Saw them x-ray one at Southampton when I went on cruise earlier in year. I could of bagged myself a fancy watch as it had been in one of the trays but fell out and was under the x-ray table. Lucky I spotted it so pointed it out to security who picked it up and went to give it me back. Had to tell them it wasn't mine.
Thought about a smartwatch and despite hating Apple my partner was giving me her old watch. Mainly so she would know where I was. That didn't bother me, she worries I'll go missing on my walks with the dog. Anyway. Didn't last long as I don't have an Apple phone so made it pointless. Then I discovered they need, even the new ones, charging every day. No thanks.
Got a Lorus Lumibrite for £30 from Argos instead.
I now watch Wristwatch revival on YouTube. He's really good. Makes it look easy.
More lost parts, more things accidentally dropped, more batteries to charge, more custom chargers, more tiny pieces to break, more space needed to carry more stuff.
Just a phone with always-on-display, 1 TB storage, and a headphone jack for me. I can fit the two travel accessories - USB cable and wired earbuds - in a pocket.
I don't have an urge to get a Smartwatch but I know quite a few that have them. Some are in their 80s. They love the things; maybe its a trace memory of old comic strips and wristphones? (Dick Tracey?)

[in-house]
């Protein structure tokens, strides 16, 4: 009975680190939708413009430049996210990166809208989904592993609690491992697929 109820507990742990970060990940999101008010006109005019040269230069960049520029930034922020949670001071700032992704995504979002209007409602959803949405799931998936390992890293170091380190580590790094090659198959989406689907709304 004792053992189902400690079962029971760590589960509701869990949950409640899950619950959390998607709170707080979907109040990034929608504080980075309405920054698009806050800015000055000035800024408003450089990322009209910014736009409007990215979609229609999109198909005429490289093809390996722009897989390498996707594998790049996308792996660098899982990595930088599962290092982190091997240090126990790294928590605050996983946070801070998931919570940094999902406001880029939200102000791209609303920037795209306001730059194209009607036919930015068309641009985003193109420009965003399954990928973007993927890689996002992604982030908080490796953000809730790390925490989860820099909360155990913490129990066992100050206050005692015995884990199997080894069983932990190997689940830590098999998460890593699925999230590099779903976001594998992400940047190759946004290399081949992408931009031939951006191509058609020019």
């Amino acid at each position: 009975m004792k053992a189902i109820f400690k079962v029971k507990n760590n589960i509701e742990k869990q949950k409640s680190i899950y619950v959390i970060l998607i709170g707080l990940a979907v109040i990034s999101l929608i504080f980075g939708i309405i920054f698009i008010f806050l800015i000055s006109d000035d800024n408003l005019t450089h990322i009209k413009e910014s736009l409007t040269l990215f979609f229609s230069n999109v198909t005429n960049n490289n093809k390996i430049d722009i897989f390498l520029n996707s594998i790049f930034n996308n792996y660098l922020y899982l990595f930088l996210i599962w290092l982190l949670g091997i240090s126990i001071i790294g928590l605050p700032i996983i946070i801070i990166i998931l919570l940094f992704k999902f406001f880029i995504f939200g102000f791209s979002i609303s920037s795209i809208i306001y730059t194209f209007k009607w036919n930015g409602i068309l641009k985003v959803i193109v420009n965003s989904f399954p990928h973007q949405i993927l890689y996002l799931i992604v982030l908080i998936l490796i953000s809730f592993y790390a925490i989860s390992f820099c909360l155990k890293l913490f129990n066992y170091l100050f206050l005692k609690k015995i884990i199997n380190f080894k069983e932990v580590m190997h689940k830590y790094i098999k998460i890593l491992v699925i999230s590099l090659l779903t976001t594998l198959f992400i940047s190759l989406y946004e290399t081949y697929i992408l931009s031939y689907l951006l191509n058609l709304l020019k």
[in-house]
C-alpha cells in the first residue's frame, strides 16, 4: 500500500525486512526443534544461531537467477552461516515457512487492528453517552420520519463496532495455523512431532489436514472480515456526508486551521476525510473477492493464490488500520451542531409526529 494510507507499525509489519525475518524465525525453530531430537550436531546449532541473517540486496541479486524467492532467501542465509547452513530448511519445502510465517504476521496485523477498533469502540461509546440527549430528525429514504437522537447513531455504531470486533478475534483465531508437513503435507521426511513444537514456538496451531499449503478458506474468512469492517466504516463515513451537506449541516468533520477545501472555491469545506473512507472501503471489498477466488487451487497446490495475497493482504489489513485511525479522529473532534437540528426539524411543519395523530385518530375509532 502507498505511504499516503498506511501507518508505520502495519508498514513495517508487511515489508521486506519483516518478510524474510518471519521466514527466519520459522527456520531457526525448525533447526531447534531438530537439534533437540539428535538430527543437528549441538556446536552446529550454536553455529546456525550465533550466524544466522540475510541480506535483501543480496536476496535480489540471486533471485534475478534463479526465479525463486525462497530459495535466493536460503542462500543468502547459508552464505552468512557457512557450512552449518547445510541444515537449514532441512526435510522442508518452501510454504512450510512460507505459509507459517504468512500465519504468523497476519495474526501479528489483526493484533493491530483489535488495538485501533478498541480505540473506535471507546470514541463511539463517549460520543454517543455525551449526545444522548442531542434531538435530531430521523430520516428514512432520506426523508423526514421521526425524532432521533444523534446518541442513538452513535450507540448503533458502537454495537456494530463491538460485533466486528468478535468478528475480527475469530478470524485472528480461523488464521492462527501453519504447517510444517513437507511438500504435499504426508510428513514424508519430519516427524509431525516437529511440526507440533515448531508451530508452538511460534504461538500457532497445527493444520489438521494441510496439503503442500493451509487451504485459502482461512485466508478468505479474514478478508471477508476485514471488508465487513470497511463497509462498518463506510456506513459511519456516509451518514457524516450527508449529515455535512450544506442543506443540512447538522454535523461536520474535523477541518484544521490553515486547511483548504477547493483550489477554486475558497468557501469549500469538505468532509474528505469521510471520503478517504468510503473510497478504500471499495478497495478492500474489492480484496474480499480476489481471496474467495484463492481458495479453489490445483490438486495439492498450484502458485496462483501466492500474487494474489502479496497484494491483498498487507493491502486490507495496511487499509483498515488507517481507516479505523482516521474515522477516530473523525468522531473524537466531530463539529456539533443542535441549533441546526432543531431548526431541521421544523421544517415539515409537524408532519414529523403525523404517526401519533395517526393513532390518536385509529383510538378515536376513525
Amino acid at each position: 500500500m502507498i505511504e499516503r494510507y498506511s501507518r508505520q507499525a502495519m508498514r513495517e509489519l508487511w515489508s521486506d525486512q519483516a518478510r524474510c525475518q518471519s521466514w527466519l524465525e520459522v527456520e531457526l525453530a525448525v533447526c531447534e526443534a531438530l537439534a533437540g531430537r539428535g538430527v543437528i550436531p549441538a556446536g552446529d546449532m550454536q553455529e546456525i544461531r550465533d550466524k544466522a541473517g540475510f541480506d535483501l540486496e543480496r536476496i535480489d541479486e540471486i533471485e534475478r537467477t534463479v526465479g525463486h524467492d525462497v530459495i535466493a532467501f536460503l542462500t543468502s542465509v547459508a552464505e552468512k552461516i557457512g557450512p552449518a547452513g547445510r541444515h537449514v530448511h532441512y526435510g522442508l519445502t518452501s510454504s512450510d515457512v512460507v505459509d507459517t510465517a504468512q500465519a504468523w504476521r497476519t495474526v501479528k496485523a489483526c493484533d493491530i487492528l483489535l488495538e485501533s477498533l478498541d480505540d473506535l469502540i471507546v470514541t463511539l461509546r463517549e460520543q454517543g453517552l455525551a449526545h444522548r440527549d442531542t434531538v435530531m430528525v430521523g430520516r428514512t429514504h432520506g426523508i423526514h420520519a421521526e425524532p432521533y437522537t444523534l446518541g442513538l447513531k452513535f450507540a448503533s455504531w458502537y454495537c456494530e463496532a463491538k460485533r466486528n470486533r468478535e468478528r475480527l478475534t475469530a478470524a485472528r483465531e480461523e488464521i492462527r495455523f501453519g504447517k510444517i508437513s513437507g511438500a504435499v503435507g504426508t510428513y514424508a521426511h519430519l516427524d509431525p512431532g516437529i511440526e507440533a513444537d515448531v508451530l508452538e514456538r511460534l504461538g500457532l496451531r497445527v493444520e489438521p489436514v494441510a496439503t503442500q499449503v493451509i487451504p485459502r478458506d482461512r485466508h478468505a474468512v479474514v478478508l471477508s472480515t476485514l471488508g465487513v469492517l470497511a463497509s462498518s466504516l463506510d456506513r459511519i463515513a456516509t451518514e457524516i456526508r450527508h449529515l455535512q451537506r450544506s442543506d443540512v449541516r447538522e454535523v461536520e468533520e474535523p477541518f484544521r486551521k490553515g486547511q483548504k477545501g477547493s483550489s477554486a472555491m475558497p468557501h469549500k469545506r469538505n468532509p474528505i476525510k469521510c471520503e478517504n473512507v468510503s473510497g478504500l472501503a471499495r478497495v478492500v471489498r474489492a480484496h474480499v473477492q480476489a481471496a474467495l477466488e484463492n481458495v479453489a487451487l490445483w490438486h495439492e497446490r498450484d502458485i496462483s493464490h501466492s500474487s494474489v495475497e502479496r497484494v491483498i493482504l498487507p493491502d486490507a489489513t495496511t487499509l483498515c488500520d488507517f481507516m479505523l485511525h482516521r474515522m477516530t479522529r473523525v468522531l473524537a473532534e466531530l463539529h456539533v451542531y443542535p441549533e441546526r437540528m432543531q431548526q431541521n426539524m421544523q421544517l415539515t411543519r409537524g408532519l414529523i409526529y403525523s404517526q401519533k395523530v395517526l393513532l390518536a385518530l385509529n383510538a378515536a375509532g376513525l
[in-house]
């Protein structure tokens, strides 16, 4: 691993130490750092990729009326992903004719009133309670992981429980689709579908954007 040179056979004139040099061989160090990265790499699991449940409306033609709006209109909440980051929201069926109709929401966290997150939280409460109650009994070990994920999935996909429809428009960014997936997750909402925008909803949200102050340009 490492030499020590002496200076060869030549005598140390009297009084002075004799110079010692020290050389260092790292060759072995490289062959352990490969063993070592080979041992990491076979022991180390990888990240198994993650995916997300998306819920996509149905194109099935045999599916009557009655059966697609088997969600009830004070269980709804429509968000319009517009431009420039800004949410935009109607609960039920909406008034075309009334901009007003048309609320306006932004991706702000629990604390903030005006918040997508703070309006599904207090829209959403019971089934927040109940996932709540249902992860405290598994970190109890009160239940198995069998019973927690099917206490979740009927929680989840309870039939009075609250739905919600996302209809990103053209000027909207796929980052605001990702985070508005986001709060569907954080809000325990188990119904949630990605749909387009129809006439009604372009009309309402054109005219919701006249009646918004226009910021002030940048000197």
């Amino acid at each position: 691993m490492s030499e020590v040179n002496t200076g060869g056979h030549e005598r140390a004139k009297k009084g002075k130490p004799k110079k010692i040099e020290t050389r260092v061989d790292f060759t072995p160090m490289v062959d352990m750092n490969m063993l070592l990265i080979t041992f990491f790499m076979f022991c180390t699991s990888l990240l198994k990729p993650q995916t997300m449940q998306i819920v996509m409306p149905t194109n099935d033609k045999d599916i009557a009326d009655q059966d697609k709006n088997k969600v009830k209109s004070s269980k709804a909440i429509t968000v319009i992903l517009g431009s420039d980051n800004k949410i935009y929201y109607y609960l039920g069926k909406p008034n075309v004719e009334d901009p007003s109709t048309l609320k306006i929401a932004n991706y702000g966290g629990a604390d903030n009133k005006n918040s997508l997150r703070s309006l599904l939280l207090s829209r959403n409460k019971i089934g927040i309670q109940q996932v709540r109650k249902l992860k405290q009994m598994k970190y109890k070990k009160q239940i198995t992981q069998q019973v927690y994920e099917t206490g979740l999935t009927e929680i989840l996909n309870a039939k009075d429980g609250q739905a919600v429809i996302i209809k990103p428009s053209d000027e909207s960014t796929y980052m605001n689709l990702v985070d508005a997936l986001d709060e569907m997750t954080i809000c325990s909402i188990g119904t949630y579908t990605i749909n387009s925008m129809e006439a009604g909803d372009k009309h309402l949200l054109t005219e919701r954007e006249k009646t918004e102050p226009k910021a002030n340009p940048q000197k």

Earbuds? Seem to me to easy to lose hearing aids. Real hearing aids are deigned to stay in place in the ear canal and modern ones can double as Bluetooth earbuds. I can't imagine why anyone would bother with them but lots of people seem to use them.
If you have to take meds at stipulated times through the day, then put them in your watch and set an alarm. Problem at the moment is that only two pills can be stored at a time.
Another possibility is for where to stash an engagement ring. Set a reminder alarm as to when to do the deed and call it an "engagement ring".
Despite otherwise adequate speaker performance, my last couple of Nokia phones have absolute crap phone volume and quality, requiring external headphones to be usable. Having earbuds handy would be useful for this.
But the aesthetic for phones is they must be skinny, so no extraneous bits...
My next phone wont be a Nokia..
Bluetooth earphones generally - why?
I bought some because they were allegedly so great and were on offer. No less hassle than wired ones, and they needed to be charged. When they broke (for no obvious reason - just stopped working) I bought some wired ones again.
Problem is of course that more and more phones don't now have the 3.5mm jack socket.
I see a number of people on the train sit down, get their plugs out, plug them in (to their ears), then spend the rest of the journey trying to find out why they don't work. I've even seen people reading the instructions that came with the devices(s). Now that is serious!
Tip: To look really cool on the train, forget gadgets, stick with reading a book. Now I'm the antithesis of cool, but I've had some nice women start up conversations with me on the subject of whatever book I'm currently reading.